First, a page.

The Future of Prosthetics and Brain-Machine Interfaces
A groundbreaking neural implant, developed by bio-engineers from the University of Cambridge, has the potential to restore limb function in paralyzed limbs.
The revolutionary device combines flexible electronics tech and human stem cells, overcoming the limitations of previous neural implants, and offering new possibilities for prosthetics, brain-machine interfaces, and enhanced cognitive abilities.
Up to now, traditional neural implants have faced obstacles, primarily due to scar tissue formation that disrupts the connection between the device and the nerve.
The Cambridge team’s innovative biohybrid device addresses this issue by incorporating human stem cells that are reprogrammed into muscle cells, which then create a layer between the electrodes and living tissue. This prevents scar tissue formation and allows for seamless integration with the host’s body.
The biohybrid device consists of a biocompatible flexible electronic device which is just about thin enough to be attached to the end of a nerve. This uses a layer of induced pluripotent stem cells (iPSC), which have been reprogrammed into muscle cells and then placed on the electrode. This is the first time iPSCs have been used in such a manner in a living organism, offering an unprecedented level of control and adaptability.
Revolutionizing Prosthetics and Brain-Machine Interfaces
The team tested their new technology by implanting the biohybrid device into the paralyzed forearm of rats, where it was able to pick up signals from the brain controlling movement. Although the rats’ forearms remained immobile, the device demonstrated the potential to restore function once connected to the rest of the nerve or a prosthetic limb.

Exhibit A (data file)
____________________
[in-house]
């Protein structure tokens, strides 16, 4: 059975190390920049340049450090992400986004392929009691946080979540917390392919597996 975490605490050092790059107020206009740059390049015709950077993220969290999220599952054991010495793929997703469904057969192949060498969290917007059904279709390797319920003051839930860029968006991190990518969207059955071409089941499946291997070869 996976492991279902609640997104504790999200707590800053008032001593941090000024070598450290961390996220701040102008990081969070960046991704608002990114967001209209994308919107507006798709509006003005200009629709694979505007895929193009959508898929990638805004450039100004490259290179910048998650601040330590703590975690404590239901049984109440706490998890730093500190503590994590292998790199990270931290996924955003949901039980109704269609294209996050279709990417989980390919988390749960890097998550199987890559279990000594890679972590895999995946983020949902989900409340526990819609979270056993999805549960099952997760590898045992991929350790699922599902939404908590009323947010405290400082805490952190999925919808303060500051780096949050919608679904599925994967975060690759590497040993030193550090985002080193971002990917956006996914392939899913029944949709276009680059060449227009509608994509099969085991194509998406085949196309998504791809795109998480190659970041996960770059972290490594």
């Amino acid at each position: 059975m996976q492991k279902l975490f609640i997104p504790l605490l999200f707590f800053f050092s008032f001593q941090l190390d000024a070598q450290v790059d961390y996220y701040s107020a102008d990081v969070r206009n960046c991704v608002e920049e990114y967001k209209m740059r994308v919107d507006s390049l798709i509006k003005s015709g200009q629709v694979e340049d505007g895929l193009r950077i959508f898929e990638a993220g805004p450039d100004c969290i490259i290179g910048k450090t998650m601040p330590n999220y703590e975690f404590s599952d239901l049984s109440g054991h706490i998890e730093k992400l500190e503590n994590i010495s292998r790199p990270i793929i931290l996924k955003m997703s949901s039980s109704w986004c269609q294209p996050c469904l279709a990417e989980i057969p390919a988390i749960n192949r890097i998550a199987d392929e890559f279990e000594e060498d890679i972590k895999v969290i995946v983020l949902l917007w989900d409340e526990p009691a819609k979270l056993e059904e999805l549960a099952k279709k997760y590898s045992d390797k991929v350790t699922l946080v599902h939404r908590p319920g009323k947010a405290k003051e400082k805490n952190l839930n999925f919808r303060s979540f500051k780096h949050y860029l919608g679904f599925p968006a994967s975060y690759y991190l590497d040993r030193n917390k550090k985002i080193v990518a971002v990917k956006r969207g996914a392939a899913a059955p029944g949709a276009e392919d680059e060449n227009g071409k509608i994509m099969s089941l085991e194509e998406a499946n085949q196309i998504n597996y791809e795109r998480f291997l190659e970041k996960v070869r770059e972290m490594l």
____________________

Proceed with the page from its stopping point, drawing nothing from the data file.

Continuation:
Fabrication and implantation process of the biohybrid device: Stem cells are seeded onto the device, transformed into muscle cells, and implanted into a rat nerve model for 4 weeks.
There are a few obvious advantages of this new neural implant. Besides its easy integration and long-term stability, the device’s small size means that implantation requires only minimally invasive keyhole surgery. It could also be used to control prosthetic limbs or improve brain-machine interfaces, truly revolutionizing the way we interact with technology.
The Cambridge team is now working on optimizing the devices and has filed a patent application for the technology.
The study, published in the journal Science Advances, demonstrates the first step toward restorative therapies using regenerative bioelectronics. By enhancing the tissue-electronics interface with an intermediate cell layer, the researchers have achieved improved resolution and electrical recording in vivo.
The development of this biohybrid neural implant is a major leap forward in prosthetics and brain-machine interfaces. By combining living human cells with bioelectronic materials, the device can communicate with the brain more naturally and intuitively, offering new possibilities for enhancing neurological functions in the nervous system.
- Researchers from the University of Cambridge have developed a groundbreaking neural implant that could restore limb function in paralyzed limbs.
- The biohybrid device combines flexible electronics and human stem cells to overcome limitations of previous neural implants and improve prosthetics, brain-machine interfaces, and cognitive abilities.
- Induced pluripotent stem cells (iPSC) are used to prevent scar tissue formation and allow seamless integration with the host’s body.
- The device has been successfully tested in paralyzed rat forearms, demonstrating its potential to restore function once connected to a nerve or prosthetic limb.
- Advantages include easy integration, long-term stability, and minimally invasive keyhole surgery for implantation.
- Researchers are working on optimizing the device and have filed a patent application for the technology.
- This development is a major leap forward in prosthetics and brain-machine interfaces, offering new possibilities for enhancing neurological functions in the nervous system.